Atrial Fibrillation and Epicardial Adipose Tissue

  • Ghaith Zaatari
  • Jeffrey J. GoldbergerEmail author
Part of the Contemporary Cardiology book series (CONCARD)


Atrial fibrillation (AF) is associated with increased cardiovascular morbidity and mortality with projections that it will affect 8–12 million people in the United States by 2050. Obesity has been identified as an important independent risk factor for AF, with weight loss leading to decreased AF burden and improved arrhythmia free survival. The precise mechanisms by which obesity contributes to AF remain poorly understood. However, it has recently been speculated that epicardial adipose tissue (EAT) may be a key mediator between obesity and AF. EAT is a visceral fat depot with anatomic contiguity to the myocardium. Under physiological conditions, EAT plays an important protective role via mechanical, metabolic, and thermogenic functions. However, under pathophysiological conditions, it may contribute to development of AF through various mechanisms including fatty infiltration, fibrosis, inflammation, oxidative stress, atrial remodelling, and genetic factors. EAT has been shown in multiple studies to be a risk factor for development of AF and predictor of recurrence after catheter ablation. The mechanisms directly linking EAT to the pathogenesis of AF also are uncertain. Multiple pharmacologic options have been proposed to target EAT; however, the efficacy of targeted reduction in EAT requires further investigation.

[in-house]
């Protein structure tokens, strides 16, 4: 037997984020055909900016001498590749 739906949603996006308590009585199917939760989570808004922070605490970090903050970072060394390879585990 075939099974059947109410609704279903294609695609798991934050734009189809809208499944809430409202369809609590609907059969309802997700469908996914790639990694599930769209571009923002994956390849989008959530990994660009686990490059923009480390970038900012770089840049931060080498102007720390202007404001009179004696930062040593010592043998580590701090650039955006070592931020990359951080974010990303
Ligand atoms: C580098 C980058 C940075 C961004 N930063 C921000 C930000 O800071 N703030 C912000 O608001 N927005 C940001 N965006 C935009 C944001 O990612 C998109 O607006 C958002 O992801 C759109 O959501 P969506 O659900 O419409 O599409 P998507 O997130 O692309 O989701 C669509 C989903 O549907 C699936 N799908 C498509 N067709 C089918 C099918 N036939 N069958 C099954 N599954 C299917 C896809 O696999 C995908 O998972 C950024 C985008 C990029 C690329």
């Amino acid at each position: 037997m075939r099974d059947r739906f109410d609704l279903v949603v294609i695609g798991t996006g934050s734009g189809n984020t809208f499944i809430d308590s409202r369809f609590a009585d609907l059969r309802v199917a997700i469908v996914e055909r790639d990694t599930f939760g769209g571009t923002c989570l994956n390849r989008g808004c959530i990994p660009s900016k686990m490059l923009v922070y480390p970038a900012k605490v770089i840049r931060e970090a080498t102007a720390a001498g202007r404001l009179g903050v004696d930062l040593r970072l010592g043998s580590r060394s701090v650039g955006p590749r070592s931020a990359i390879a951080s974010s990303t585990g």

Atrial fibrillation Epicardial adipose tissue Fibrosis Atrial remodeling Obesity Inflammation 


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Copyright information

© Springer Nature Switzerland AG 2020

Authors and Affiliations

  1. 1.University of Miami Miller School of Medicine, Department of Medicine, Cardiovascular DivisionMiamiUSA

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